Soviet 'psychic' Nina Kulagina

After All: “When all else fails, bring on the extra-sensory perception!”

Image credit: Mary Evans Picture Library/John Cutten

Of the unexpected and often openly bizarre uses of the paranormal in the former USSR

In autumn 1989, when the Berlin Wall was already crumbling and the Soviet Union was in the throes of perestroika, with all the chaos it entailed, an extraordinary event could be seen on TV screens throughout the Soviet Empire. I was living in Moscow and remember only too well a composed middle-aged man with piercing eyes popping up on Channel One straight after the evening Vremia (‘Time’) news show. He was Anatoly Mikhailovich Kashpirovsky, a licensed psychotherapist conducting a mass hypnosis ‘seance’. For the first time in the history of the USSR, he offered millions of disgruntled viewers a 30-minute session of direct TV hypnosis. “Relax and let your thoughts wander free,” he began, iconoclastically.

The next day, Kashpirovsky was the talk of the country. Five more TV sessions were to follow during which the hypnotist, among other things, encouraged viewers to place a glass of water in front of the TV screen and then claimed to have charged the water with his own bio-energy, so that drinking it could provide the ultimate healing experience.

On another occasion, he ‘charged’ a copy of that day’s newspaper, which made the nation wonder what one was supposed to do with it: put it on the wall and stare at it, or gobble it up for breakfast?

The latter would have been more appropriate, for in most Soviet homes there was not much food on offer. But who cares about food when faced with a long-awaited spiritual awakening?

The main purpose of those excursions into the paranormal – which were somewhat unexpected for the rampantly materialistic Soviet television – was obvious: to distract the long-suffering people from the vicissitudes of their miserable lives. Indeed, in any human society freedom of speech is normally conditional on ‘freedom of sausage’. Take away the latter and few will worry about the former.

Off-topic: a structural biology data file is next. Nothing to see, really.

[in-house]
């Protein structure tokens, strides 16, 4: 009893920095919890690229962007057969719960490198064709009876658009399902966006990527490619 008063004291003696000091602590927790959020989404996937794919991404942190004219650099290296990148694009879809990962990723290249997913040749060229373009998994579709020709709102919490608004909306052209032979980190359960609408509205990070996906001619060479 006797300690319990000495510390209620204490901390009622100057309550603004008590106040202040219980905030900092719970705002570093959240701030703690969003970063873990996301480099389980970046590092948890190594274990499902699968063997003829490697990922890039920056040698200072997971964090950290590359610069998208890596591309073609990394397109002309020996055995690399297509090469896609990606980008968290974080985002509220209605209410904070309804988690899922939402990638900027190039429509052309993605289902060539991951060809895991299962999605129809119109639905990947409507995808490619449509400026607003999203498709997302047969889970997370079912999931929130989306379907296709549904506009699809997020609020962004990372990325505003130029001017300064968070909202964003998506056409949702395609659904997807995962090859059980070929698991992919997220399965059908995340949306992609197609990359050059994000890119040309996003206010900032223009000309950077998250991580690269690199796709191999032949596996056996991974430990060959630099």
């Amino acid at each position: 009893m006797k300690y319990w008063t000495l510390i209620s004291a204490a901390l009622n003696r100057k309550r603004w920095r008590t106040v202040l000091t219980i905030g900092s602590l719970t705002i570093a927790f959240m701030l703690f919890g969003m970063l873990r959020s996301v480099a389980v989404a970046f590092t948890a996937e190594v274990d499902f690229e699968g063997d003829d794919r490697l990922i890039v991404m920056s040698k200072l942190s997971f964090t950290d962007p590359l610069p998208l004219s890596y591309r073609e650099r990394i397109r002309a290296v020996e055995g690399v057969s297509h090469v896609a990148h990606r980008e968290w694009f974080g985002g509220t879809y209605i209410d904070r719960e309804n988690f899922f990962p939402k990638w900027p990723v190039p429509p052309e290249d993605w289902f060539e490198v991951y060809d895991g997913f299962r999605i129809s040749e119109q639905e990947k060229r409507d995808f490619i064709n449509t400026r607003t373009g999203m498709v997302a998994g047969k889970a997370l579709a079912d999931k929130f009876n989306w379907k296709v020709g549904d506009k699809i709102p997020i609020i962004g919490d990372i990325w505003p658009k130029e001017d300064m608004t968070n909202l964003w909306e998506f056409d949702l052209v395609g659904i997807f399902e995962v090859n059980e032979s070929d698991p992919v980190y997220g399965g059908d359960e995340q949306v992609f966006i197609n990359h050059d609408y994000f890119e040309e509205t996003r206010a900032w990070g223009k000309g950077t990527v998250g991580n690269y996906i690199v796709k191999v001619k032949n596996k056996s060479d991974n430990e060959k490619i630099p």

Unleashing Kashpirovsky was one of many efforts to mind-control the submissive Soviet crowd, efforts that began straight after the Bolshevik coup d’état of 1917 and continued past the USSR’s spectacular collapse in 1991 (incidentally, as a regular on the ‘Saturday Night Clive’ BBC TV show in 1989-91, I was the first to introduce Kashpirovsky to a British audience).

 “The question is how to educate and control the human being,” Leon Trotsky once noted cynically. Constant fear of repression and purges was one such control. But from the Soviet tyrants’ point of view, fear alone was not enough. To achieve full control, they tried to mobilise science and technology and, for that purpose, recruited talented engineers and inventors.

Some of these, like Aleksei Gastev, began as idealistic believers in the construction, or ‘calibration’ as he himself put it, of ‘the New Man’. He invented and patented a device, a peculiar appliance “for exercising the joint of the elbow or wrist in teaching work with a hammer”, which, supposedly, caused the worker “to be calibrated in such a way that he operates as part of an organic system without outside intervention”.